Science can be a frightening word, particularly when it's listed under cause of death and followed by three exclamation points. Overcome your fear of knowledge with this Groupon.
Choose Between Two Options
- $23 for two tickets to the Maya 2012 and Gems of the Medici Exhibit (up to a $50 value)
- $49 for four tickets to the Maya 2012 and Gems of the Medici Exhibit (up to a $100 value)
Two intriguing pieces of human history take up residence among the museum’s dinos and wildlife. Maya 2012: Prophecy Becomes History unpacks the anthropological truth behind the oft-circulated claim that the Mayan calendar predicts the end of the world on December 21 of this year. In an exhibit created with help from the Museo Nacional de Arqueología y Etnología of Guatemala, visitors can explore Mayan modes of timekeeping, astronomy, construction, and artistry while they assess for themselves how close they are to their doom.
Gems of the Medici fast-forwards several millennia to Renaissance Florence, where the powerful Medici family established their stronghold on the region and financed and purchased some of the loveliest works of European art. The exhibit will display both precious gold and silver pieces from their own era and antiquities they preserved from ancient Rome.
Through March 31, groups can enter the exhibits every 15 minutes between 9 a.m. and 4 p.m. Children younger than age 2 get in free.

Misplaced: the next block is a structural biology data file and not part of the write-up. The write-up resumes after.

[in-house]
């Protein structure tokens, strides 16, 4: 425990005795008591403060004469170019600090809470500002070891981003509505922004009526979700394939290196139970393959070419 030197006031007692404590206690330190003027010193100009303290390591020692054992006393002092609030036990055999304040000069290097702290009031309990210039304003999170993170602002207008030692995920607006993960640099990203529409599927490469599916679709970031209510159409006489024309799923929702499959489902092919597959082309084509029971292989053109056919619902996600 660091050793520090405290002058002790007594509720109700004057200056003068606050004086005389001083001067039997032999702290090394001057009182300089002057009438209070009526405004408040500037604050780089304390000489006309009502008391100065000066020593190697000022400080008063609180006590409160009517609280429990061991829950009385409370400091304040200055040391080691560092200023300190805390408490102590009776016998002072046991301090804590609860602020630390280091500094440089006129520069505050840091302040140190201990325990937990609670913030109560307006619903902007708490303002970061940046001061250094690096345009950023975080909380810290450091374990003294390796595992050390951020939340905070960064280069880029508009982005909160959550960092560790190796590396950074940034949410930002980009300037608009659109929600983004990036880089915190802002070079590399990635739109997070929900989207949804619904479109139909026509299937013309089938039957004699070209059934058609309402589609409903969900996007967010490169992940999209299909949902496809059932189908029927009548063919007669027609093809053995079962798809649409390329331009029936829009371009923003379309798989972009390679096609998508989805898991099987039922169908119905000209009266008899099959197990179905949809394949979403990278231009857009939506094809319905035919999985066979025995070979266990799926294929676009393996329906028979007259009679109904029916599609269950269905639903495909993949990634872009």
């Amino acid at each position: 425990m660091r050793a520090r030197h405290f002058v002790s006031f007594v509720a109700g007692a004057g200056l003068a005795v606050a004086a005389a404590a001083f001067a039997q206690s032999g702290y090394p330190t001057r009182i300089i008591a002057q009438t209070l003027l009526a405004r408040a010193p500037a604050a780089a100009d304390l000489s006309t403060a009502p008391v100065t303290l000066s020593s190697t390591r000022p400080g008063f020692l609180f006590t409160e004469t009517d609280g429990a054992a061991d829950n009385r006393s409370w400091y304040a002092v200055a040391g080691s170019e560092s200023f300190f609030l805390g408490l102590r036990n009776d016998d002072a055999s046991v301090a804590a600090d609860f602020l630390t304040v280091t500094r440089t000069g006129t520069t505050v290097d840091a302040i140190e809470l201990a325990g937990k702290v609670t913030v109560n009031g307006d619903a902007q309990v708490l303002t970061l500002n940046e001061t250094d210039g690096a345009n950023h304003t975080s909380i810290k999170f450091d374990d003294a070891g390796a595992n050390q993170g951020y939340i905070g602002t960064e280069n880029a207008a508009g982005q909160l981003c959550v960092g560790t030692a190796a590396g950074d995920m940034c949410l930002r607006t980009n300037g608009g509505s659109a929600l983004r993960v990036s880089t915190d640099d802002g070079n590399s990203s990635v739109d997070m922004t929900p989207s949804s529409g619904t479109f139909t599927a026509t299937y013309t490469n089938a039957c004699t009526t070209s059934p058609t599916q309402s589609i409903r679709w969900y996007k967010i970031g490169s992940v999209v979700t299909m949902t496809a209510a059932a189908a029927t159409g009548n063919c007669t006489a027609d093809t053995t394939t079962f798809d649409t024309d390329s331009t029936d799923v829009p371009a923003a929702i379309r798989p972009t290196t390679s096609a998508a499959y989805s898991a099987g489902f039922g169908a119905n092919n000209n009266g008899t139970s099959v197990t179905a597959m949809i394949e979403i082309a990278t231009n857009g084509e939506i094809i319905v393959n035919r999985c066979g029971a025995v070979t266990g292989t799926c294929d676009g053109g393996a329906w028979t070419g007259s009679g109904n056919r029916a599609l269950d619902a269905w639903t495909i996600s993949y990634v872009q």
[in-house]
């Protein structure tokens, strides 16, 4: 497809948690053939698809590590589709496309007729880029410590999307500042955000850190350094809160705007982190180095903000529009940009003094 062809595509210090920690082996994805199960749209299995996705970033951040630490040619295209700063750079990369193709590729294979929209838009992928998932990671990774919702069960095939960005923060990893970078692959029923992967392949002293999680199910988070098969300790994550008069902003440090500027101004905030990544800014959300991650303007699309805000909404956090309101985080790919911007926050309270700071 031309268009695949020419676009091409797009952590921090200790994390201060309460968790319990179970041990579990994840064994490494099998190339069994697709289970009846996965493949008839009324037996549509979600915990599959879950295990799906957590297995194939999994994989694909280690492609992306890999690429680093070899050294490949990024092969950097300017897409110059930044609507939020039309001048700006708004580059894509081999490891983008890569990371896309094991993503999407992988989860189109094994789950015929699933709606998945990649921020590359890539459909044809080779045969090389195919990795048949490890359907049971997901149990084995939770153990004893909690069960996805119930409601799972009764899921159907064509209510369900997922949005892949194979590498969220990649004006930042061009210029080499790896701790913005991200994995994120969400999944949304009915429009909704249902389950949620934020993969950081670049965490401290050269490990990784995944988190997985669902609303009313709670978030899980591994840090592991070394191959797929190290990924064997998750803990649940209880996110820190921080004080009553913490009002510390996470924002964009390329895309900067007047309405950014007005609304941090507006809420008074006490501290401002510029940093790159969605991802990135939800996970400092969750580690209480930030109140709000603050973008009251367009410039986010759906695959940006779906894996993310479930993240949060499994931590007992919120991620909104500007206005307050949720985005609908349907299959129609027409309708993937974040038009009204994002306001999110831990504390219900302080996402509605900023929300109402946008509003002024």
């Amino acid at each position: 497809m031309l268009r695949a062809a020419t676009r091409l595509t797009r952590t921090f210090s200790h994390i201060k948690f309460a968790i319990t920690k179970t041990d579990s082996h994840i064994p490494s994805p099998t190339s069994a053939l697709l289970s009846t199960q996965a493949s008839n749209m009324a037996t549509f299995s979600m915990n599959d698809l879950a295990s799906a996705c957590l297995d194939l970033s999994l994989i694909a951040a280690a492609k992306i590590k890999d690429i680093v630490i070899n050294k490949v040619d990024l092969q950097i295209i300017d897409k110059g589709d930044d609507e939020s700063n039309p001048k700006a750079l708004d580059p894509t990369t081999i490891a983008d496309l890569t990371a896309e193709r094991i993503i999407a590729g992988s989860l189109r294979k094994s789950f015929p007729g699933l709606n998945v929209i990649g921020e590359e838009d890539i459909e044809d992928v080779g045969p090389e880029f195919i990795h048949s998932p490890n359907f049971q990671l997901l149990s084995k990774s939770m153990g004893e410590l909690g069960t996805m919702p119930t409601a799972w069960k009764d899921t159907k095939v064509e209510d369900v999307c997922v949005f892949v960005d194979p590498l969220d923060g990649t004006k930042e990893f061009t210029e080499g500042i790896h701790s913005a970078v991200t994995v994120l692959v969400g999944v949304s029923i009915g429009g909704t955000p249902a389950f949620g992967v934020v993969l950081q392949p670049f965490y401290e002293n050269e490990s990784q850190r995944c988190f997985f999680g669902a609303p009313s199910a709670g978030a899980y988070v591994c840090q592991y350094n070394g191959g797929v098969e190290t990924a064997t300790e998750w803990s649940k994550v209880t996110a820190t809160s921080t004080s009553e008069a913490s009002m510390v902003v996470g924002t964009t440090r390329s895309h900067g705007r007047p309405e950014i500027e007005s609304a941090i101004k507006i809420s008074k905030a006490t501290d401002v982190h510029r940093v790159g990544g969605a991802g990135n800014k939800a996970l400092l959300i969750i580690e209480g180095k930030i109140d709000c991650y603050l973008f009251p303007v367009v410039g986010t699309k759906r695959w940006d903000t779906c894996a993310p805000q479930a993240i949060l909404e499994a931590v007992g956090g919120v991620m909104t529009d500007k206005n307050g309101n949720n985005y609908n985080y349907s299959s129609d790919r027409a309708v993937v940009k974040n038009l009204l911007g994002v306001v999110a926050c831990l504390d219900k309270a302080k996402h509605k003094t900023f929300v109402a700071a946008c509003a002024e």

Houston Museum of Natural Science
Seven days a week, the Houston Museum of Natural Science cultivates knowledge with interactive exhibits that shuttle minds into such far-flung realms as tropical rainforests and outer space. Permanent exhibits house everything from the skeletons of brachiosauruses in the recently expanded Hall of Paleontology to a diverse set of artifacts spanning 6,000 years of history in the Hall Of Ancient Egypt. Housed inside three stories of glass, the museum's Butterfly Center teems with more than 1,500 winged wonders from around the globe, which frolic around a 50-foot waterfall, flutter through exotic plants, and—most amazingly—pull nickels from behind children’s ears. Visitors can also gaze skyward in the Burke Baker Planetarium, which casts more than 10 daily shows with curve-mirror projection technology. Eyes marvel at the planetarium's 30'x18' full-dome digital theater, capable of transporting families to the aurora borealis in the Arctic Circle or to the nougat-flavored center of a black hole.